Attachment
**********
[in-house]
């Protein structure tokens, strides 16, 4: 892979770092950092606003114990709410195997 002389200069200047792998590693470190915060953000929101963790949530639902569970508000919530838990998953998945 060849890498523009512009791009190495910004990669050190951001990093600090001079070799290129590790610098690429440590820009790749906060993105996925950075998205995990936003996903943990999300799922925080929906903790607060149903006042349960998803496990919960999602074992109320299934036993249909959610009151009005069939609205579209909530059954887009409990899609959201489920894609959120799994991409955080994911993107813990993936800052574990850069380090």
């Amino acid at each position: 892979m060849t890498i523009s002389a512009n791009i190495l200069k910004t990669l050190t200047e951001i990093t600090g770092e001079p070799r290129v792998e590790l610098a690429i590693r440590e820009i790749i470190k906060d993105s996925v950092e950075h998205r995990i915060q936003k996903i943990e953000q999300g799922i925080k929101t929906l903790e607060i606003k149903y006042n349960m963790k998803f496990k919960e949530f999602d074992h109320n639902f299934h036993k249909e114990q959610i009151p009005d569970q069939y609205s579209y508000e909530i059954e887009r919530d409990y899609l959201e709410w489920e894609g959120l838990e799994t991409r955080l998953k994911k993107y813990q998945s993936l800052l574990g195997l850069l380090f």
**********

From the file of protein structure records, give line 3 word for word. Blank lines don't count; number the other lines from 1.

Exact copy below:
């Amino acid at each position: 892979m060849t890498i523009s002389a512009n791009i190495l200069k910004t990669l050190t200047e951001i990093t600090g770092e001079p070799r290129v792998e590790l610098a690429i590693r440590e820009i790749i470190k906060d993105s996925v950092e950075h998205r995990i915060q936003k996903i943990e953000q999300g799922i925080k929101t929906l903790e607060i606003k149903y006042n349960m963790k998803f496990k919960e949530f999602d074992h109320n639902f299934h036993k249909e114990q959610i009151p009005d569970q069939y609205s579209y508000e909530i059954e887009r919530d409990y899609l959201e709410w489920e894609g959120l838990e799994t991409r955080l998953k994911k993107y813990q998945s993936l800052l574990g195997l850069l380090f």